January 21st, 2018
Responsive images are images that work well on devices with widely differing screen sizes and resolutions.
This can be achieved by displaying the same image at all screen resolutions and device widths. This could however lead to a pixelated and fuzzy images being displayed on desktop, or a massive image being displayed on mobile devices. Leading to unnecessary load time on pages.
WordPress by default generates different sizes of each image uploaded to it’s admin and can output them using the <img /> tag srcset. This allows different sized images to be loaded into the webpage at different screen sizes, decreasing page load times.
I’ve recently been using the jQuery plugin Interchange which allows the above functionality for CSS background-images, as well as replacing specific img sizes at specific breakpoints.
Interchange has been used on the Jack Starz website. This allows smaller background images to be loaded into the page at smaller screen resolutions.
May 8th, 2015
Is your website responsive? To find out if it is click the link below and type in the website address (Google mobile test).
For a website to be responsive it has to adjust layout to best suit the device it’s viewed. Allowing the website user to optimally view the text and images without excessive scrolling or zooming in and out.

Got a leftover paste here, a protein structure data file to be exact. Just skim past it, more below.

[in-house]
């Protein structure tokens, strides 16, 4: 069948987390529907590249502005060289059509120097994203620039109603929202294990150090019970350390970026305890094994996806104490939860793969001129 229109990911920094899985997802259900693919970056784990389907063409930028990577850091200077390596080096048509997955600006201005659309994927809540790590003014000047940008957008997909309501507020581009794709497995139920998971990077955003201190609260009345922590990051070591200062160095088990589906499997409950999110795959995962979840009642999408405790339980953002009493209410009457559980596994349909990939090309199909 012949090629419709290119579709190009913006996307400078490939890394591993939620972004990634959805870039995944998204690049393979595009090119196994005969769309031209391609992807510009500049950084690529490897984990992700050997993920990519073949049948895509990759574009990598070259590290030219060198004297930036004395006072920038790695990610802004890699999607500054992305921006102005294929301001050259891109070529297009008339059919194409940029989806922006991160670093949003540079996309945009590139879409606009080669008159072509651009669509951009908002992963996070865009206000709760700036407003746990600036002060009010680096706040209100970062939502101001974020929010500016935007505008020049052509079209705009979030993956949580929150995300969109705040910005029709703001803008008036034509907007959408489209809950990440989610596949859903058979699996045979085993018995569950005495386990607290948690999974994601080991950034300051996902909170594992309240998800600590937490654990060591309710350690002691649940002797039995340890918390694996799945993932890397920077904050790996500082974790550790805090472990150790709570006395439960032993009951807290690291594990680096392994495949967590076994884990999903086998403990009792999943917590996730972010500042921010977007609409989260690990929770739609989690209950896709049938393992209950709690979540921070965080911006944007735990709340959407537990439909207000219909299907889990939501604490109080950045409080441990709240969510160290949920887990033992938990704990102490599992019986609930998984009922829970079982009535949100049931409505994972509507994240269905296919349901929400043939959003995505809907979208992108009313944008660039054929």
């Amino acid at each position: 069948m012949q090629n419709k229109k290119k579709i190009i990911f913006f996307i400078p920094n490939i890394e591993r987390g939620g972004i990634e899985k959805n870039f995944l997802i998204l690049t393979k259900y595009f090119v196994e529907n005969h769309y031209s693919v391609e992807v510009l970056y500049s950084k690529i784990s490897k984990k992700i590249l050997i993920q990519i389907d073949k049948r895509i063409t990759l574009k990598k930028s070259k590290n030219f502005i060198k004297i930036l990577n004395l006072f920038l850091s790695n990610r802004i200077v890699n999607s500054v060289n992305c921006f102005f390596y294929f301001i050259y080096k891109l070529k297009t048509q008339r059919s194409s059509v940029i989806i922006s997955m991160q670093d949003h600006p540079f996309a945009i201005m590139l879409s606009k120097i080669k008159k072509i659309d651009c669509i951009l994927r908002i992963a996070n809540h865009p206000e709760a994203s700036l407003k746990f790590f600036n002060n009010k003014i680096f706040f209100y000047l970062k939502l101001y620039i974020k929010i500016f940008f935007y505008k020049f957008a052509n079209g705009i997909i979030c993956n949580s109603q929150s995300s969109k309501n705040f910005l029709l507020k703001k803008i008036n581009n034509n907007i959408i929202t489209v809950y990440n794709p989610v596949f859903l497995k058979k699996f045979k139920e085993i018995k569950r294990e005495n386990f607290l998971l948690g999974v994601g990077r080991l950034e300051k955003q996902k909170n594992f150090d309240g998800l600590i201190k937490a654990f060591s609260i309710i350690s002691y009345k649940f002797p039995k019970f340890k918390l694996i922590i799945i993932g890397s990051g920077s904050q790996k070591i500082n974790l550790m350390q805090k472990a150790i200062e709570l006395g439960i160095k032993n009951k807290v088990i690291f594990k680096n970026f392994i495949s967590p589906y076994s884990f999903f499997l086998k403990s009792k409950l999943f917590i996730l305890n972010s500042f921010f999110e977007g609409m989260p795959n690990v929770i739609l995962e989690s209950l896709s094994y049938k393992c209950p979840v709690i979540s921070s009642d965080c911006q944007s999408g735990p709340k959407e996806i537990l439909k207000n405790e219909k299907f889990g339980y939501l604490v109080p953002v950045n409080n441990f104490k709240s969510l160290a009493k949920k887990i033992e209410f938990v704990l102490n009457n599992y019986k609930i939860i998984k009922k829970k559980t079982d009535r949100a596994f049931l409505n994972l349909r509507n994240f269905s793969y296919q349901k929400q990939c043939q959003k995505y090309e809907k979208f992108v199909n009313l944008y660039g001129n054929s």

To keep this short and sweet more than half of the worlds internet users now uses mobiles and tablets to Access the World Wide Web. With technology ever evolving and new devices coming out its more important than ever to have a responsive website.
With an ever increasing number of individuals using mobiles and tablets to view websites. Google are now penalising websites that aren’t responsive. This is resulting in the Google page rank being decreased leading to websites dropping down the search lists.
It’s relatively easy to design a new website or adapt a current website to be responsive. Utilising a column or fluid layout which can adapts using CSS3 media queries, a common design technique to change views at breakpoints and different screen sizes.
Here is the technical bits.
When I convert a website to be responsive a viewport meta tag is placed in the HTML header to tell the web browser to make the viewport(screen) width to be the device width.
I add a new CSS file normally called responsive.css to the styles directory of the server. Within this file CSS3 media queries are then used to tell the website to change styles by showing/hiding and adapting the layout and styles of the website depending on the screen width or orientation.
Media queries are the most common technique to achieving a responsive website. If you want any more information or to receive a quote to make your website responsive please get in touch.